SANTA CLARA -- Perhaps you noticed. The other night when 49ers rookie safety Eric Reid decided to lower the boom on Denver Broncos tight end Virgil Green in an exhibition game, Reid did so with a more careful boom. Not kinder and gentler. Just more careful.

Reid made certain not to lead with his head -- or target Green's head. Instead, Reid planted his left shoulder solidly into Green's body and knocked him out of bounds with force. But not with cataleptic, concussion-guaranteed force.

So the new NFL is apparently upon us. This season, rules changes have been instituted in an attempt to keep players from colliding themselves into oblivion. Vicious, borderline contact will be penalized more often. The changes were negotiated in the collective bargaining agreement (CBA) during the last labor talks.

We all know why it's happened. The rules changes were at least partially -- perhaps largely -- a product of lawsuits filed by former players who say they sustained brain damage during their time in the league. The NFL wants to show the world it isn't sanctioning further carnage. Of course, as an economic plus, the new rules should also keep more of today's players (and their salaries) healthy and on the field.

But it's a funny thing. Many current NFL players seem to think the rules have gone too far. Several have squawked about it publicly. You have to respect the guys who do this for a living. So Monday morning at 49ers training camp, I asked linebacker NaVorro Bowman a question:

Do the rules changes make football a better game?


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Bowman didn't blow off the question. Neither did he try to finesse it or give a snappy one-line insult. Bowman gave a thoughtful, reasoned reply. And although it wasn't a direct answer to my question, it told you everything about how Bowman feels.

"I mean, there's no CBA when you're growing up, learning about football," Bowman said. "You pretty much learn how to hit. Coaches at a young age, they try to figure out if you have that dog in you, if you have that anger in you. I don't think from that level to this level, they're on the same page. But you're going to have to get there."

In other words, this is going to be a big adjustment, especially for players coming into the NFL from colleges where they have been rewarded for being the most vicious hitters on their teams -- and where the collision rules are still more lenient in some respects.

"When you're young, man, you're just trying to find yourself," Bowman said, "and that tends to carry over in this league. That's the football we've been used to playing. It's just hard-nosed football, hitting, wrapping, getting a man down any way that we can. And I don't know why the NFL don't want us to play like that no more. Safety is the answer, I know. But football is a contact sport."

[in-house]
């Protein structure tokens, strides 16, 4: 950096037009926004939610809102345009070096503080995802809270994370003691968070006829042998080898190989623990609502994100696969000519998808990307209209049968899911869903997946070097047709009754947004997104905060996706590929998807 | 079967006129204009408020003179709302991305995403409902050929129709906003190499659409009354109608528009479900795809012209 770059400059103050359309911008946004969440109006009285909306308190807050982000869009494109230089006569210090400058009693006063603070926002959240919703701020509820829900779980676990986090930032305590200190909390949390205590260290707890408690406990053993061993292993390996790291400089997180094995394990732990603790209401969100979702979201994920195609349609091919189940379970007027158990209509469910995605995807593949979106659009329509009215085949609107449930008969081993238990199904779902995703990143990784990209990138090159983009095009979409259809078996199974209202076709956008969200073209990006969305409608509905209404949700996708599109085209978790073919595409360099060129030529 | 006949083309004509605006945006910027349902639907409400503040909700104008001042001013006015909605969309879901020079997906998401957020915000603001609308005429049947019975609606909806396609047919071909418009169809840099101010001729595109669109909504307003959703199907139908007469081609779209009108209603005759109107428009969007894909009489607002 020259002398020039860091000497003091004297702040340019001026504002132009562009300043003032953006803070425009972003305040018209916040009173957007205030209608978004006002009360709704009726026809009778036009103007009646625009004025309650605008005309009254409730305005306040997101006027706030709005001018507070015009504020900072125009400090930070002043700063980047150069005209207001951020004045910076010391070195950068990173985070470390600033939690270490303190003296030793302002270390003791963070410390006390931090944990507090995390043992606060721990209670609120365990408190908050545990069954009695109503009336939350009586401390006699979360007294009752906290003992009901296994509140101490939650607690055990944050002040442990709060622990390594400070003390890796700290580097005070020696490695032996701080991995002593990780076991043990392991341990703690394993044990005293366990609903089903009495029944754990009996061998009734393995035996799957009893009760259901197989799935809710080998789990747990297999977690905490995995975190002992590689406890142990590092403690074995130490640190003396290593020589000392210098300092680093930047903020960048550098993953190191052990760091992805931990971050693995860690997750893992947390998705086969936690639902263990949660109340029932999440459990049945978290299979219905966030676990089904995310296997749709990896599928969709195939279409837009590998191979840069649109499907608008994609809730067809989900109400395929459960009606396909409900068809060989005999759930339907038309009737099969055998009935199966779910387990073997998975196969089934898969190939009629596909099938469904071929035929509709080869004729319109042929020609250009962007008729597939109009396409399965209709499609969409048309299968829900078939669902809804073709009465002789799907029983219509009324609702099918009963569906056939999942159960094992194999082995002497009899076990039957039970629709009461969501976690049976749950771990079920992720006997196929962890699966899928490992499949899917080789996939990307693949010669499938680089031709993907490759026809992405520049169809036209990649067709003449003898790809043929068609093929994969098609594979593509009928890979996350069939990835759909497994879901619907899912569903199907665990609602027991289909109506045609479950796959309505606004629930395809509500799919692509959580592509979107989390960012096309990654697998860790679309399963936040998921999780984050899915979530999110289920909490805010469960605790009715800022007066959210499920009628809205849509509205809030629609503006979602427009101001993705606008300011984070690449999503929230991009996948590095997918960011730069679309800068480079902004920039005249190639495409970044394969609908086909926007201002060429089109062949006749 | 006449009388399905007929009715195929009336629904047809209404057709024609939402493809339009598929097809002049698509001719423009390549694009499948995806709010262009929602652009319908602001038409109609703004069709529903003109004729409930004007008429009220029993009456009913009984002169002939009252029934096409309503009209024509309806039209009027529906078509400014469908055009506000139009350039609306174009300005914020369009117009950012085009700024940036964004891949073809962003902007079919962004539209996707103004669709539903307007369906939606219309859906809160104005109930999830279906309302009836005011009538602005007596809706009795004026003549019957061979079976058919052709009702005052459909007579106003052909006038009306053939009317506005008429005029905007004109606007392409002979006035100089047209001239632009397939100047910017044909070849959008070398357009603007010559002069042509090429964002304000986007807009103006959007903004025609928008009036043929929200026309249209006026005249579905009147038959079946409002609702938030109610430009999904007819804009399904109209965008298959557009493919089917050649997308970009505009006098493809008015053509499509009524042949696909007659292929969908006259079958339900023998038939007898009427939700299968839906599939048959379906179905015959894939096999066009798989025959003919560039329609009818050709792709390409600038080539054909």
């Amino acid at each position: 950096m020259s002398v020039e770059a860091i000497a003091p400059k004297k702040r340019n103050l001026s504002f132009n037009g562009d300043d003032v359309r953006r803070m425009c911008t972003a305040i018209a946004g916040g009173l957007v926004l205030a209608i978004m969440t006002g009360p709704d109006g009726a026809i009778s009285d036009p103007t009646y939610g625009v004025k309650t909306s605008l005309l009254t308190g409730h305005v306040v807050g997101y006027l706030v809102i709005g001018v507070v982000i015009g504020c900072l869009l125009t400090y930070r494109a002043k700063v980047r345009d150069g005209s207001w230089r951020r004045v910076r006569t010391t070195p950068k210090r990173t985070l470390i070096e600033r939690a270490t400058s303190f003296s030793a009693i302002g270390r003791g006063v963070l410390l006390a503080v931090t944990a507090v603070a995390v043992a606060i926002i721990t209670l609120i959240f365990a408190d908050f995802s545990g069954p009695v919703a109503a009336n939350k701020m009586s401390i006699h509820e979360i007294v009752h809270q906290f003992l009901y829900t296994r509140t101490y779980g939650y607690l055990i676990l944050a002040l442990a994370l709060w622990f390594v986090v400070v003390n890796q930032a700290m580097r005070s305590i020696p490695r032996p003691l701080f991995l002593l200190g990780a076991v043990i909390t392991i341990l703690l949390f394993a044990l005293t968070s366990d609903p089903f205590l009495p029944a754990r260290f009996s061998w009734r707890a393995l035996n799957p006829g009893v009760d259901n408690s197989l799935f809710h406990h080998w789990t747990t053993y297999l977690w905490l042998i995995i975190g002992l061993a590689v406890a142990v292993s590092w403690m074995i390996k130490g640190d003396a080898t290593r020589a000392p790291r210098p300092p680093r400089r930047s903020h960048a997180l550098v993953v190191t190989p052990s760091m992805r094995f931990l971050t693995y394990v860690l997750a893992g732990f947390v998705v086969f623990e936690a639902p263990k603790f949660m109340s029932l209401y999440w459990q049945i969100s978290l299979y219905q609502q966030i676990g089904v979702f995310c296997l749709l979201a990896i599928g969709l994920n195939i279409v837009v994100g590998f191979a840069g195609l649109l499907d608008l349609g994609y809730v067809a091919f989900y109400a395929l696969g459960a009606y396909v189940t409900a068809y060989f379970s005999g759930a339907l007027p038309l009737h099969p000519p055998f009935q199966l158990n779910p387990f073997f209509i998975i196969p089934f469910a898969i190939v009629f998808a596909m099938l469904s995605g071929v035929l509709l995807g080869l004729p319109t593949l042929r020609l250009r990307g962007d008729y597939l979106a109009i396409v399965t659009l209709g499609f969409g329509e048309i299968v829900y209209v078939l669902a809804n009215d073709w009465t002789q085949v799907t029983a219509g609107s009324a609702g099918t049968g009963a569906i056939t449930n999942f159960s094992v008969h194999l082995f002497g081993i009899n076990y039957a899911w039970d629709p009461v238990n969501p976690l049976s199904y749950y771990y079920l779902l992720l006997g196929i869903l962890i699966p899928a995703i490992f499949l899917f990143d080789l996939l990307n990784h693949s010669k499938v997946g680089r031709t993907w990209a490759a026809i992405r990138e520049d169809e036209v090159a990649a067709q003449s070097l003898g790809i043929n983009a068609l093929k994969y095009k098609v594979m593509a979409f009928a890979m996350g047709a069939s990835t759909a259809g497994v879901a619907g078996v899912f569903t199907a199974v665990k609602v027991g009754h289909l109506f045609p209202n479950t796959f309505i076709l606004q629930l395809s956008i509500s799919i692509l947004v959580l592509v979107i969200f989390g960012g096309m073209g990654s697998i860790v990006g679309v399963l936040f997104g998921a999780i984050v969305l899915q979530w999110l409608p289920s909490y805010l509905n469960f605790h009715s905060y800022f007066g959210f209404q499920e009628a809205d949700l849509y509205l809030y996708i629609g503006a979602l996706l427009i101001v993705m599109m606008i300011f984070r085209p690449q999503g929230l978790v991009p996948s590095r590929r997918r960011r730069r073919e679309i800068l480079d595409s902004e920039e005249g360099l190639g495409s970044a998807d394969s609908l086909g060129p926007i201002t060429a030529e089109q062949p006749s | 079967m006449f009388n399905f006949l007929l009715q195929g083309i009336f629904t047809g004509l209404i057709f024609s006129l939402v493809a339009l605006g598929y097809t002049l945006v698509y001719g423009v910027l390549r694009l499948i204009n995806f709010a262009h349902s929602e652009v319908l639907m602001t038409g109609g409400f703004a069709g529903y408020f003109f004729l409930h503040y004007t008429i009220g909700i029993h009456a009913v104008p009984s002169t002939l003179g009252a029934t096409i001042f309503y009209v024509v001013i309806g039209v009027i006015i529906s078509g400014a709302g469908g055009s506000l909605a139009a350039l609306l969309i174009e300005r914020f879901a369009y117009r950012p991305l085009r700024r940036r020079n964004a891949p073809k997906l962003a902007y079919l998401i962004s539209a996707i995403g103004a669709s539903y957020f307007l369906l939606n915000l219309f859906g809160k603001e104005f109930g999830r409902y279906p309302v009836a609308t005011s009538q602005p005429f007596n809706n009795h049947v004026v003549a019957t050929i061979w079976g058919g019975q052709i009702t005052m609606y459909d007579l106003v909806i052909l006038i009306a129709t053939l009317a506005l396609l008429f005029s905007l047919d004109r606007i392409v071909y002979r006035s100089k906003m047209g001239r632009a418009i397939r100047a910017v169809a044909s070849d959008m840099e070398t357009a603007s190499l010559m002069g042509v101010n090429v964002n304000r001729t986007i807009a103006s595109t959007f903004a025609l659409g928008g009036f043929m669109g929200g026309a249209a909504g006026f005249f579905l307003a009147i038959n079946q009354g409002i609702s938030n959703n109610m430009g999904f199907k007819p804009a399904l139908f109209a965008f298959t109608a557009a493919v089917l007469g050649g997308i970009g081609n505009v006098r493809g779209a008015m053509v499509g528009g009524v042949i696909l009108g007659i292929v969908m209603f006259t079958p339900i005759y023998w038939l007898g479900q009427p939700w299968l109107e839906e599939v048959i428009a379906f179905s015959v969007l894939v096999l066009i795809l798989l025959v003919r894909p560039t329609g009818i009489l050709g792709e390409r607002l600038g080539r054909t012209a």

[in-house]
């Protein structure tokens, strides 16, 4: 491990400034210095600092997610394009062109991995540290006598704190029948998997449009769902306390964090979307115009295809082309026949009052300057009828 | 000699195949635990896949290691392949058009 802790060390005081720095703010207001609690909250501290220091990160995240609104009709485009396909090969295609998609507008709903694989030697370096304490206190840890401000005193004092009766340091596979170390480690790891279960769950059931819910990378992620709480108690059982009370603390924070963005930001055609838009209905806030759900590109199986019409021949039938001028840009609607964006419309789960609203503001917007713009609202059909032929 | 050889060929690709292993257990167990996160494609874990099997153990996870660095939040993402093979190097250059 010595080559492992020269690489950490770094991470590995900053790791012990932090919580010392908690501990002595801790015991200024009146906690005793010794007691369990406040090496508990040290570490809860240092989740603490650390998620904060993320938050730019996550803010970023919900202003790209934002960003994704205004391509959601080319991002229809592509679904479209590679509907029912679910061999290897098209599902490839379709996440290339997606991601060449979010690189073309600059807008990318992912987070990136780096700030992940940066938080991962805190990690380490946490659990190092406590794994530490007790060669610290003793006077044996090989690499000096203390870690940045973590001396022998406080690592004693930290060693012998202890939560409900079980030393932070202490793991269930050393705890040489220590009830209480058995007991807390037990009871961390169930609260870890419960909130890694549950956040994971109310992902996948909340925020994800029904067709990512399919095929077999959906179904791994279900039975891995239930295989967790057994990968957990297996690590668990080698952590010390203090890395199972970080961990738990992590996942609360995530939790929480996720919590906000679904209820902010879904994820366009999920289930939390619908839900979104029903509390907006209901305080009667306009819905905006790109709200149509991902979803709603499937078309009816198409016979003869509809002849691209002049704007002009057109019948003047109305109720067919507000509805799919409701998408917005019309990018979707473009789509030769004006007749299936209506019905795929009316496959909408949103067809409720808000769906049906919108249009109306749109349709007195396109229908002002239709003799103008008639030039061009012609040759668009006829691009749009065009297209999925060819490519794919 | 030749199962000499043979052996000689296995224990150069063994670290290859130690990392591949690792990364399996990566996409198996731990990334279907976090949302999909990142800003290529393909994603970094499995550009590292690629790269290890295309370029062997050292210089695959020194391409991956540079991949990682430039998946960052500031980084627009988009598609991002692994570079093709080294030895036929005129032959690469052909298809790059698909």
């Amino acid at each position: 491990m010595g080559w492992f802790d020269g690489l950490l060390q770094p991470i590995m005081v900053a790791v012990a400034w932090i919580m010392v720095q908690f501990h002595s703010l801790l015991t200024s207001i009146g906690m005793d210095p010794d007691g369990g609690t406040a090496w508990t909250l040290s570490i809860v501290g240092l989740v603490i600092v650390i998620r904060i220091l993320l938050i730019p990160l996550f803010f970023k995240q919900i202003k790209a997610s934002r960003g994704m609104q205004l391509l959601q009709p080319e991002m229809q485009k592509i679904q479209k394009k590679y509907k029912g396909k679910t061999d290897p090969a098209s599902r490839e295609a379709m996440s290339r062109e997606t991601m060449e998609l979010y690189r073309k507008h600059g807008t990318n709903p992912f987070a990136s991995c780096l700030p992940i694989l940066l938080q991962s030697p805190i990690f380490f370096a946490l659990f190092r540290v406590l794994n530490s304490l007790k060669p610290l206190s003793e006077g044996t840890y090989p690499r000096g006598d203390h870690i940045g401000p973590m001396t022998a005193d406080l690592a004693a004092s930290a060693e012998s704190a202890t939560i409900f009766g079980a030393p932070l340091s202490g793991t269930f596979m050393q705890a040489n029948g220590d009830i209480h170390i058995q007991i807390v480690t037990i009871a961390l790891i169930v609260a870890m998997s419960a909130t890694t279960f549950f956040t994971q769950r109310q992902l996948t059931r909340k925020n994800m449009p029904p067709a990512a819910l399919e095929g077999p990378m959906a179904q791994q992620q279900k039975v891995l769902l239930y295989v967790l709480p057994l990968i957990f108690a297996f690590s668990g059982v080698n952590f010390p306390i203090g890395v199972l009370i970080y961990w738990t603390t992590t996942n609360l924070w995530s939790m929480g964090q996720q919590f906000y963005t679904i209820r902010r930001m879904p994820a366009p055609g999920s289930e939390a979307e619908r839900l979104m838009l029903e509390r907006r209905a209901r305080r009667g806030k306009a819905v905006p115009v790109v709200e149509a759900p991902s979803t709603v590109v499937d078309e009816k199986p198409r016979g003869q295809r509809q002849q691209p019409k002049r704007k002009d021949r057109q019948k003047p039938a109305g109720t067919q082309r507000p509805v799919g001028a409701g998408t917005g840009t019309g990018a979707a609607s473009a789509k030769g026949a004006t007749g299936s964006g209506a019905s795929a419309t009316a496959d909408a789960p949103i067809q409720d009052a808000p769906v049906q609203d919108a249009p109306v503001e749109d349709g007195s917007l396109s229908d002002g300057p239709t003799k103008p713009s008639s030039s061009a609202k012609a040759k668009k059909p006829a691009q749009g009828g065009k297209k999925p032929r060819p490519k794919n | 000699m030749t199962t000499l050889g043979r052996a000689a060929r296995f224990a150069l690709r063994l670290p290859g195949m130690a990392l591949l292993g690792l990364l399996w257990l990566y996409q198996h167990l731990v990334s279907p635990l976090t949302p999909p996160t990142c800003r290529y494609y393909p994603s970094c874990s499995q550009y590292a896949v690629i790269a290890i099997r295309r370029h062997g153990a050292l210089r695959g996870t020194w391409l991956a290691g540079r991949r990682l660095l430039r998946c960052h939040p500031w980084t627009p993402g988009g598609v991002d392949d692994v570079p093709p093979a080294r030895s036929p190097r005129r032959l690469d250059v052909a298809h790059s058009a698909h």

Illegal hits to the skull should be the easiest ones to enforce. But the most controversial rule, once the flags start flying in the regular season, is likely to be the so-called "helmet crown" rule for running backs. Here's how it works: Ball carriers are no longer permitted to lower their heads and make contact with the crown of their helmets -- except for inside an imaginary "box" that stretches from tackle to tackle and extends downfield 3 yards past the line of scrimmage.

If a running back outside that "box" lowers his head and uses his helmet to initiate contact with a tackler, the runner will be assessed a 15-yard penalty. Fines are also possible.

"The new rule is kind of head-boggling." Bowman said, sympathizing with the runners. "Because on the defensive side, you want to protect yourself at the same time. So I'm not understanding (how) the running back can't lower his head outside the box. That tends to happen when you're trying to get a first down or something like that.

"So it's going to be a rule that's going to have to be played with ... But if we want to play in this league, we've got to abide by the rules. The referees have a tough job. So us, as players, just have to ... figure out a way to fit our game into the new way of playing in the NFL."

Will the behavior modification be quick?

"What's going to make you adjust quickly," Bowman said, "is those fines that you receive in the mail. That tends to work. Any time money is getting taken out of your pocket, you find a way to correct it."

Of course, some players might just accept the fines as the cost of doing business. Chicago Bears running back Matt Forte tweeted the other day that he was "calling bank now to set up my lowering-the-boom fund." And in the wake of Reid's big-bang tackling during last week's preseason game, the rookie told reporters that some of his 49ers teammates were teasing him and saying he should have hit even harder.

This is going to be interesting. Football will always be a contact game. But in the future, will the game be able to protect itself from its own worst instincts? If that's too esoteric of an issue for you to ponder, just relax and get used to the less bloodthirsty hits. Trust me. They'll still be brutal enough.

Contact Mark Purdy at mpurdy@mercurynews.com. Follow him on Twitter at twitter.com/MercPurdy.